Central inverters have been used ever since solar energy was introduced to the market. Later on came micro-inverters, which literally changed the game for the PV industry. You see, micro inverters focus on enhancing the efficiency of each individual solar panel instead of the entire array, which is what a central inverter does. As a result, micro inverters enable each solar panel to perform at its ultimate best.

Since central inverters focus on the performance of the entire solar array, an issue that affects one solar panel will have an effect on all the other panels on the array. On the other hand, a home solar system that uses micro-inverters is free from such challenges. This means that even if one of the solar panels has a problem, the others won’t suffer as a result and the system will work fine.

How Does a Solar Panel System Work?

A home solar energy system works in the following way:

  • The solar panels receive light from the sun.
  • The panels convert the sun’s energy into a DC current.
  • The DC current runs through an inverter.
  • The inverter converts the current from DC to AC energy that’s actually usable.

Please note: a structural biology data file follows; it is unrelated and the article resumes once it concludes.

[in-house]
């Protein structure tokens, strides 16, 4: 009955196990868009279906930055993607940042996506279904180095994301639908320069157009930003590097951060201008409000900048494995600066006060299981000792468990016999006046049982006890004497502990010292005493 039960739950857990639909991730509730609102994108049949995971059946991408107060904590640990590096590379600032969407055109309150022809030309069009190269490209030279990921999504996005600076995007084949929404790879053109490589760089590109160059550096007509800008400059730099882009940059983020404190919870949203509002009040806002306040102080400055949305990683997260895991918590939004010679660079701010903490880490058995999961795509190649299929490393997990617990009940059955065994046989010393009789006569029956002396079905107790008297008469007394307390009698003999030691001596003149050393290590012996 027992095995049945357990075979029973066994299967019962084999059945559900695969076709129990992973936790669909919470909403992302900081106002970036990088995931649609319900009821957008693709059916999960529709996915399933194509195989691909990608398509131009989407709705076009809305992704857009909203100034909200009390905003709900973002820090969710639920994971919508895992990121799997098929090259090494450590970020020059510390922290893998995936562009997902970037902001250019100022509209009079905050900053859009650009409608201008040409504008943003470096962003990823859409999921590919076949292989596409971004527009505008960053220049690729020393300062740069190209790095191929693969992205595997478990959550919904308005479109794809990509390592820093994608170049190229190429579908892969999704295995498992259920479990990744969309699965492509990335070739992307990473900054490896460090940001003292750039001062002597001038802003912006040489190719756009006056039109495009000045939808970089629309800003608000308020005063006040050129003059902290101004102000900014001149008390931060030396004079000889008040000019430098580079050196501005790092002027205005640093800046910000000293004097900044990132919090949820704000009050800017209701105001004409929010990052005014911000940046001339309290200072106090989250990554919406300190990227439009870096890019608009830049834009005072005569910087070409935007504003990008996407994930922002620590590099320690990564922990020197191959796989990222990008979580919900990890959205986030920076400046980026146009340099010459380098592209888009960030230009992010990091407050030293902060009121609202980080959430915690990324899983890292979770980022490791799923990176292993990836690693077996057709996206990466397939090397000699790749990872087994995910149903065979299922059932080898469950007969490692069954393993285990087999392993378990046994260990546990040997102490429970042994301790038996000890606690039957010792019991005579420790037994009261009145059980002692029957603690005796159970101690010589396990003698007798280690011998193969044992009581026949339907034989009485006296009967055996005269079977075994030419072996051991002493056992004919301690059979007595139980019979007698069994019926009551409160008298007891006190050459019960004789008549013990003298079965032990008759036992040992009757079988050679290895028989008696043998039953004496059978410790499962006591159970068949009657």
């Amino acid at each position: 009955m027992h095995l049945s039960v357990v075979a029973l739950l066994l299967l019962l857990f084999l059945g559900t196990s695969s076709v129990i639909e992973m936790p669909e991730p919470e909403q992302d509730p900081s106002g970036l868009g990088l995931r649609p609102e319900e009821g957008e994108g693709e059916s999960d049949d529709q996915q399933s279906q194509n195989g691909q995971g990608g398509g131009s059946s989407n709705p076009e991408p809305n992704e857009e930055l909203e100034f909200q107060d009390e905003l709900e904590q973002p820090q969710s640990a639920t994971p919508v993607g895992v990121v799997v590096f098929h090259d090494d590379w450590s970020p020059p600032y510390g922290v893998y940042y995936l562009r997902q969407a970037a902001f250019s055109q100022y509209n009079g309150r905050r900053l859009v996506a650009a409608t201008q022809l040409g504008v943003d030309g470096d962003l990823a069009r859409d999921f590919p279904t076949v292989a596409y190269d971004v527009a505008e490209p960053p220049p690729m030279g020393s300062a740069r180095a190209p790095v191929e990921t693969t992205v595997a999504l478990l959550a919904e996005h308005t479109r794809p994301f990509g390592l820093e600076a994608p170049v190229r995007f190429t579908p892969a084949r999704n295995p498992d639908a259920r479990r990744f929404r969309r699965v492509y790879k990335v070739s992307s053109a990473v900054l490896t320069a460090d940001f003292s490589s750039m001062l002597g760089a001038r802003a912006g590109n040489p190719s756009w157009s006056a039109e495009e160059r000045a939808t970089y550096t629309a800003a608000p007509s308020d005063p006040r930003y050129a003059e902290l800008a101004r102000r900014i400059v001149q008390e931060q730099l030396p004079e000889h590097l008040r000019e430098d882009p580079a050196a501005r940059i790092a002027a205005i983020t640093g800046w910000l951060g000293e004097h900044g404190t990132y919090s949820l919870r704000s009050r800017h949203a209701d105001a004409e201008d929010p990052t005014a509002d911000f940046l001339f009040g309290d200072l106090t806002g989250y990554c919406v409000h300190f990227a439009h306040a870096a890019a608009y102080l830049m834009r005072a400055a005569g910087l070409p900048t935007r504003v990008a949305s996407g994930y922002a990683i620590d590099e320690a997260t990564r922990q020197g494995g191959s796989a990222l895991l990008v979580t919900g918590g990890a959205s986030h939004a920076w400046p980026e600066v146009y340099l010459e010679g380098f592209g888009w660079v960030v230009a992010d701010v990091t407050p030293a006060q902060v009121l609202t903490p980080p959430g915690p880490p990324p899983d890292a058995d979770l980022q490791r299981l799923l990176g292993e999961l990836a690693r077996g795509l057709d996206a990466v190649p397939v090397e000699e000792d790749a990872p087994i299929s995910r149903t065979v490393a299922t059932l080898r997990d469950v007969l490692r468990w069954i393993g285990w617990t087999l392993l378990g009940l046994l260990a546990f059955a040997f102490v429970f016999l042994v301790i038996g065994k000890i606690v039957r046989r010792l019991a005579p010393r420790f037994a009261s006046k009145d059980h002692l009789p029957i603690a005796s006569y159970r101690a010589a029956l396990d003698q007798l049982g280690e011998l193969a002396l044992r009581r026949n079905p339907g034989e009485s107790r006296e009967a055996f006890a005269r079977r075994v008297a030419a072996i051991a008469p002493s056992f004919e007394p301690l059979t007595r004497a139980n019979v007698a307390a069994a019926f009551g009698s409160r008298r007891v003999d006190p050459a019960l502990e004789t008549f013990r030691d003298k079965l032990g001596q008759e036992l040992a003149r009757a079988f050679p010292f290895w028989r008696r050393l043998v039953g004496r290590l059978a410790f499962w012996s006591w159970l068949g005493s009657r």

In the end, you get clean, green, affordable and efficient energy to power your home.

Now you must be wondering; ‘What if I’m not using all of the energy that’s generated by my solar panels?’ or ‘What happens to my energy supply at night when the solar system is no longer creating power?’ Well, the good news is that your power needs will always be met due to a system that’s known as “net metering.”

During daylight hours, most grid-connected PV systems will generate more energy than you need for your entire household, which is why the excess energy that’s left is sent to an energy grid to be used in a different place. As a customer that’s part of the grid, you’ll get compensated in the form of credit for the extra energy that you provide to the grid. That credit can be used on days when there’s heavy cover or at night when your solar system is not generating as much electricity to meet your needs. The net meter’s job is to keep track of the energy exchange as you send and receive electricity from the grid.

Going Off the Grid with Solar Energy

Sure, we all enjoy the convenience of being able to switch on an appliance at will and have everything running without a second thought. But over time, having that kind of dependency on a utility company comes at a cost to the environment and to our pockets. The good news is that you can fulfill all of your home’s energy needs without depending on the utility company. This is known as going “off-grid”, and although the initial setup costs of this system are quite high, it’s definitely worth it in the long run.

Thanks to the fast advancements in solar technology, the price of solar batteries and panels is decreasing, although marginally. It will still set you back a few thousands to tens of thousands of dollars to get a complete solar panel system for your home, but the amount will depend on your needs and again, it will work out to be cheaper than many of the alternatives available today.